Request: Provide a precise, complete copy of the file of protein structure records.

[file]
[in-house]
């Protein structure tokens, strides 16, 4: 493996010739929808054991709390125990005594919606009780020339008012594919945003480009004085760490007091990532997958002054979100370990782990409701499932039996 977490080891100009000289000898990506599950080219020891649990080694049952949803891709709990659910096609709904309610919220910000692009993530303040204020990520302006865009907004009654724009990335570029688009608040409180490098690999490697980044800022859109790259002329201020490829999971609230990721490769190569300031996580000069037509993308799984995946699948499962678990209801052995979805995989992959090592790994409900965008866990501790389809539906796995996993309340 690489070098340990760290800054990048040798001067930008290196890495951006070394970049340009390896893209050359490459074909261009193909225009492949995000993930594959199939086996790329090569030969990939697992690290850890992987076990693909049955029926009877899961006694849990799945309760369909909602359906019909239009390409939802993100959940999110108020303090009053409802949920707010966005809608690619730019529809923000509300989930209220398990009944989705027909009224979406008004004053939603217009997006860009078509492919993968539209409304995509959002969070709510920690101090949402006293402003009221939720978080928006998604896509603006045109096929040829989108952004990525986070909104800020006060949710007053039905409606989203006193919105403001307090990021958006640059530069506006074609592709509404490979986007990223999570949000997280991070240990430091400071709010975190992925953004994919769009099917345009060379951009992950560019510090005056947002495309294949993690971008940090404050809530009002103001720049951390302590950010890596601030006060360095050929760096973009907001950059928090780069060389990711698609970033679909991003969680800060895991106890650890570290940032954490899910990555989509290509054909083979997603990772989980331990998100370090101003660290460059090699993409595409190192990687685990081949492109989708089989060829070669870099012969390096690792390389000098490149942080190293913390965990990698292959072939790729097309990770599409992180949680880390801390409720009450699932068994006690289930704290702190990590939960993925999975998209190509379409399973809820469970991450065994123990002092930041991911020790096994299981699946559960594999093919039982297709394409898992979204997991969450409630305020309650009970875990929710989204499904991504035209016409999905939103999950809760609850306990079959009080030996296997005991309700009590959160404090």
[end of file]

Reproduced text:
[in-house]
């Protein structure tokens, strides 16, 4: 493996010739929808054991709390125990005594919606009780020339008012594919945003480009004085760490007091990532997958002054979100370990782990409701499932039996 977490080891100009000289000898990506599950080219020891649990080694049952949803891709709990659910096609709904309610919220910000692009993530303040204020990520302006865009907004009654724009990335570029688009608040409180490098690999490697980044800022859109790259002329201020490829999971609230990721490769190569300031996580000069037509993308799984995946699948499962678990209801052995979805995989992959090592790994409900965008866990501790389809539906796995996993309340 690489070098340990760290800054990048040798001067930008290196890495951006070394970049340009390896893209050359490459074909261009193909225009492949995000993930594959199939086996790329090569030969990939697992690290850890992987076990693909049955029926009877899961006694849990799945309760369909909602359906019909239009390409939802993100959940999110108020303090009053409802949920707010966005809608690619730019529809923000509300989930209220398990009944989705027909009224979406008004004053939603217009997006860009078509492919993968539209409304995509959002969070709510920690101090949402006293402003009221939720978080928006998604896509603006045109096929040829989108952004990525986070909104800020006060949710007053039905409606989203006193919105403001307090990021958006640059530069506006074609592709509404490979986007990223999570949000997280991070240990430091400071709010975190992925953004994919769009099917345009060379951009992950560019510090005056947002495309294949993690971008940090404050809530009002103001720049951390302590950010890596601030006060360095050929760096973009907001950059928090780069060389990711698609970033679909991003969680800060895991106890650890570290940032954490899910990555989509290509054909083979997603990772989980331990998100370090101003660290460059090699993409595409190192990687685990081949492109989708089989060829070669870099012969390096690792390389000098490149942080190293913390965990990698292959072939790729097309990770599409992180949680880390801390409720009450699932068994006690289930704290702190990590939960993925999975998209190509379409399973809820469970991450065994123990002092930041991911020790096994299981699946559960594999093919039982297709394409898992979204997991969450409630305020309650009970875990929710989204499904991504035209016409999905939103999950809760609850306990079959009080030996296997005991309700009590959160404090």